I wonder if anybody at USMS could intercede on behalf of us Y swimmers? I think it is, indeed, a national policy, but it seems to me a misguided one. I think the harm done by keeping people from a healthy form of physical activity is much greater than some theoretical risk that some misguided Y committee decided to implement to lower insurance or what have you.
I just completed Red Cross Lifeguard certification, and closing an indoor pool in lightning is one of their recommendations. My Coach, who taught the class, pretty much admitted that it's not a problem, but that's because he is confident in his pool. (Also, our pool has no windows, so who even knows?) It is technically possible that outside lightning can electrify an indoor pool, if Mars and Venus are aligned and the lightning hits at exactly 36 degrees to the ground... But extremely unlikely, especially if the pool is newer construction.
Our Y does not close when lightning is about. If its a good cloud to ground storm I may choose not to go but the pool is still open.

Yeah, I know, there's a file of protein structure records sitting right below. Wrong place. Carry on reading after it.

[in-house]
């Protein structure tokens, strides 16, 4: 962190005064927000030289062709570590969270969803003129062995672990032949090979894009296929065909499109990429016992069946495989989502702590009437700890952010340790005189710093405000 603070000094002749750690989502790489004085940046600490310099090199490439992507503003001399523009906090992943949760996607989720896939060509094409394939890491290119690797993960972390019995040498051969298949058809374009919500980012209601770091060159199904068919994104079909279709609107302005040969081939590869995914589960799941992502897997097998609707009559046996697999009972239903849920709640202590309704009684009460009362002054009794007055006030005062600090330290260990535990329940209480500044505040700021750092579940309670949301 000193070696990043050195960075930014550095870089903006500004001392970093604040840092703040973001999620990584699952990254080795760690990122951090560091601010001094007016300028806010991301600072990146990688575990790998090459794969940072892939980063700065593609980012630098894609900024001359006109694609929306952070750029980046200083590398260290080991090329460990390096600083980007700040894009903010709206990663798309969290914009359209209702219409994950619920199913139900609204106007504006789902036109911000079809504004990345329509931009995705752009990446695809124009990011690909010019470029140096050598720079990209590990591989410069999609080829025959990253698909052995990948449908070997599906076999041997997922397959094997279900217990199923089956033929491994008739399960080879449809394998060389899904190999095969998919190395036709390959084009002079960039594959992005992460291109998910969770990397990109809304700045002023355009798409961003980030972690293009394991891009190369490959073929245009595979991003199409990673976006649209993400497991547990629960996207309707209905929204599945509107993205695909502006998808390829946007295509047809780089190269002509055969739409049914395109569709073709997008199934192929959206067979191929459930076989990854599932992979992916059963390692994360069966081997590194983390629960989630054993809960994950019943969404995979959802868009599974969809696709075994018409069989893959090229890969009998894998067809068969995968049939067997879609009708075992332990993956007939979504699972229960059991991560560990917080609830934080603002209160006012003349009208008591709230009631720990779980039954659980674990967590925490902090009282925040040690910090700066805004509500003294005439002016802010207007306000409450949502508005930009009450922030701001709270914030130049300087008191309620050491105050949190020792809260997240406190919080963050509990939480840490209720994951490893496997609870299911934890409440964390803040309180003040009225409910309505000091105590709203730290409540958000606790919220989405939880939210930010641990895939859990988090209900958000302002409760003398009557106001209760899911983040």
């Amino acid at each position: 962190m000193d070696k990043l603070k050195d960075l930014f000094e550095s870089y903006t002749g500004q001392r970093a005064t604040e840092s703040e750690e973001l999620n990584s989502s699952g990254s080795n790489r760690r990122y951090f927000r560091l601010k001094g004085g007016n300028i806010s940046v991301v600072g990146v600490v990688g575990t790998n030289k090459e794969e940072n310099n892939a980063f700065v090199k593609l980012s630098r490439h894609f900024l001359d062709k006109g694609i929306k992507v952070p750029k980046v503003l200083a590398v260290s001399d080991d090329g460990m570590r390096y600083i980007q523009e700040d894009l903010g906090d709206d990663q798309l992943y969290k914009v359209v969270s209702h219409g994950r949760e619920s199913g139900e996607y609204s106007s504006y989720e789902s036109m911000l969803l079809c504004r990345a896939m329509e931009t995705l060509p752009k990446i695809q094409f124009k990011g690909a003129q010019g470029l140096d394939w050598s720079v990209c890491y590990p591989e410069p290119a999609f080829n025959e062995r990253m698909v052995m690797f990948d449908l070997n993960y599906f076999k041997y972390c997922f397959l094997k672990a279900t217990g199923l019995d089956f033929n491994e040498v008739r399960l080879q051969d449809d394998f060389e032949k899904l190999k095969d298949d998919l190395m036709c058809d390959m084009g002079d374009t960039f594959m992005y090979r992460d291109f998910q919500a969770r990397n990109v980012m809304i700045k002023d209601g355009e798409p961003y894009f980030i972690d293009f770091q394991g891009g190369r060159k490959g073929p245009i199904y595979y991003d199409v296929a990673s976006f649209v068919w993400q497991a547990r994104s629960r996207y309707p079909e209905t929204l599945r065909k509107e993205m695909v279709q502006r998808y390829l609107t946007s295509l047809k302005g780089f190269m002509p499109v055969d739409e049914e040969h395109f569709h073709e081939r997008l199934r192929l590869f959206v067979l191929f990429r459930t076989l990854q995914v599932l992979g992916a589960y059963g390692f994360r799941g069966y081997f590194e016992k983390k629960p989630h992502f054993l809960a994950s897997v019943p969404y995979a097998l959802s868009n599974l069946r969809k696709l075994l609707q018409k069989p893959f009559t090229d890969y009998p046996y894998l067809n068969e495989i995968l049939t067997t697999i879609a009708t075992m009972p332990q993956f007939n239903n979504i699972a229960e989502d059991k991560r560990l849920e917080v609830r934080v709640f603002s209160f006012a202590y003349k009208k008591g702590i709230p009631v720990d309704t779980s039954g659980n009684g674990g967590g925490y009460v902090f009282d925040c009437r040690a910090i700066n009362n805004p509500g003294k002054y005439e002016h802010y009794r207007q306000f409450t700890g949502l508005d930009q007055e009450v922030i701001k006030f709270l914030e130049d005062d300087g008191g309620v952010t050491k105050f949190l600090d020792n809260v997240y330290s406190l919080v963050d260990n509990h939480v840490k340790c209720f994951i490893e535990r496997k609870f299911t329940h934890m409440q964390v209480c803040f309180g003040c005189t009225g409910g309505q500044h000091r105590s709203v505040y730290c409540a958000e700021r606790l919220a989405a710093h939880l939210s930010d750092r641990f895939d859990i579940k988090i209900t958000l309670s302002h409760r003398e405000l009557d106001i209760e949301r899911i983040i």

From the National Lightning Safety Institute:
Indoor Pool report
More indoor pool
if your YMCA insists these are rules, feel free to get all Captain Jack Sparrow on them - the lightning code of action are more like guidelines, NOT rules, and the pdf specifically says that.
if your pool/building is not grounded properly, i don't think the guidelines are a bad policy. personally, i get very nervous swimming during a thunderstorm, but moreso because when the UMD tornado came through campus Sept 2001, we all watched it come within 50m of the pool.
in practice, i think people can afford to loosen up a bit. anyone can look at radar and figure out where the stormiest parts of a storm will pass. i think it mentioned it in one of these links, but lightning follows the path of least resistance, and while it is unpredictable, the likelihood of a bolt traveling several lateral miles away from its source - and with so many other juicy places to hit in between - has to be really slim. if the bad parts are coming right for you, sure, evacuate - but if you're on the outskirts of the meat of the storm, perhaps you can consider letting swimmers continue.
man up, buttercup!
I think it's an insurance issue. It's also the state law. I just know it's always been that way where I have swum. It's not just a Y thing..
I have the same problem at my Y. They are quick to close at a rumble of thunder off in the distance. The kids I coach don't like having to miss practice. That is why I have started encouraging those who are members to come swim in the morning on their own on days we are supposed to have storms. Then if we get kicked out the Y has to put up with us in the weight room.
The aquatic center where I train stays open unless the storm is directly over head.
Certified Level 2 ASCA Coach
this policy is nonsense, as are most lightning/swimming policies.